In addition to our 2021 Major Game Awards, every member of the PC Gamer team has focused on the games they love this year. For the rest of this month, we will release the new employee draft and our main awards.
Strategy games love history. Thanks to first-person shooters, every major war in the 20th century has been turned into a hell by video games. Assassin’s Creed game explores the Hollywood version of Leonardo da Vinci’s popcorn history, and occasional RPGs are set somewhere in medieval Europe or feudal Japan. I’m not saying that video games about our past don’t exist, but they will definitely be surpassed by games about our present, games about our future, and games about elves.
This is weird, right? However, I am not here to ask why historical novels have always been an important part of TV, movies and books, but have not been fully reflected in games. No, I’m here to tell you that in 2021 we have a truly great historical video game: the forgotten city.
The city you see at the beginning is in ruins. A Roman settlement hidden underground, full of collapsed pillars, crumbling stones and weird statues. Then you go back in time, until about 65 AD, and see what it looked like before the disaster. This is the dream of all historical novels-it can take us back to the past and show us the true colors of things.
To this end, the developers of The Forgotten City worked with a historian and an archaeologist to ensure that the details are based on the latest research. This is why there are so many canned garum (salted fish sauce very popular among Romans) and carrots that are purple instead of orange (changes that may have occurred in the 17th century) around this settlement. This is why public toilets are public and terrible. They even have accurate graffiti, one of which translates as: “Whoever defecates here needs to see a doctor.”
Although some facts are sneaked into your brain, the Forgotten City is not entertaining. This is a tortuous mystery full of myths. The previous generations of residents of this city have turned into golden statues, some of which whisper to you. Mention events that have not yet occurred and people will think you are a prophet. The temples of the Roman gods were built from repurposed Greek temples. Then time travel.
The forgotten city doubles its time tricks, bringing you back from the modern age to the time of Emperor Nero, and then lets you enter a time cycle. If you can’t prevent bad things from happening, you will go back to the moment you arrived. It deals with The way time loops is very clever, this is an important part of how I like it so much.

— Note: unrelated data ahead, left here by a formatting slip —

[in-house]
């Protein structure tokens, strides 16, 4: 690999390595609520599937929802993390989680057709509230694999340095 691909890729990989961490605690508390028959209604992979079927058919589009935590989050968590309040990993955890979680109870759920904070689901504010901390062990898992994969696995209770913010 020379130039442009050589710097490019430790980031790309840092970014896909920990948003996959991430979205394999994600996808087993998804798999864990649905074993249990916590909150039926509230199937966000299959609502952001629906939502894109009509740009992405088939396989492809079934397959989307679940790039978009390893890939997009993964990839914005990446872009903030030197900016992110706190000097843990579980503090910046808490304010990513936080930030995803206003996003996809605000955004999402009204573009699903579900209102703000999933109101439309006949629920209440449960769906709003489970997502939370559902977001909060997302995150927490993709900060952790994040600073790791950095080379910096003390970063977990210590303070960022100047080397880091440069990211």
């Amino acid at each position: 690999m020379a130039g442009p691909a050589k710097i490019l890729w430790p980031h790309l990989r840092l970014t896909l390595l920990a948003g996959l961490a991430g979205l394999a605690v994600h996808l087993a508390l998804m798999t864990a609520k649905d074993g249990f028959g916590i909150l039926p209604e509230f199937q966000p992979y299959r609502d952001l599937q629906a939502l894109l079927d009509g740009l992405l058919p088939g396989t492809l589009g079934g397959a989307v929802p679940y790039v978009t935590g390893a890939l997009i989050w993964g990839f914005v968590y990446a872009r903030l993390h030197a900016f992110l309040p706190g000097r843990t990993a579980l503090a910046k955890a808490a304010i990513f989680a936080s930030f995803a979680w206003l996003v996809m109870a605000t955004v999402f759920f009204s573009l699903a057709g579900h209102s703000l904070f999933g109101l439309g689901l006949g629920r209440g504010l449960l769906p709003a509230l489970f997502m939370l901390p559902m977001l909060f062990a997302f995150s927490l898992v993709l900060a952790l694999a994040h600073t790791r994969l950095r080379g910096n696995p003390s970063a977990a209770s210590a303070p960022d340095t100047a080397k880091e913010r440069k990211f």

My tolerance for repetition is really low. Although many people who I respect for opinions like Outer Wilds, I can’t deal with the loop of it. Hope you go back to where you were before, repeat jumping puzzles, etc. I also did not finish Majora’s mask. The Forgotten City does its best to reduce the time you spend doing things you have done before.
First, you save all items from one cycle to another, and things that should actually be limited in quantity (such as medicines) will never be used up. Once you get the treatment someone needs, you can heal them in every cycle. You don’t even have to do it yourself.
The very helpful Galerius is an Englishman who meets you at the entrance every day. He is very wise. If a stranger rushes to him and says: “There is no time to explain, but you need to come here to do this, otherwise Someone will die”, then he just does it. Considering that there are more and more task lists in each cycle, he will happily jog to complete them.
More importantly, realizing that you are in a hurry, after the first cycle, he will give you a prototype pulley for the zipline he placed around the city. Obviously the ropeway has been used to cross rivers in China for thousands of years, but even if the kind of forgotten city is out of date, I am glad they are here. Although the settlement is actually small—a city in the philosophical sense rather than an actual size—it is glorious to be able to gallop through the air from one point to another.
No speed bumps point to the history of the game itself, as you are in a Noclip’s documentary about the development of the Forgotten City. It is adapted from a popular Skyrim mod, such as a temple built on an old god. In a sense, millions of people who play this mod are testing the independent game that it will become. The path of the Forgotten City was broken by many feet and became smooth with the passage of time. Even if you are not interested in time loops or authentic ancient Roman graffiti, toilets and curses, it is a perfect example of the greatness of historical games.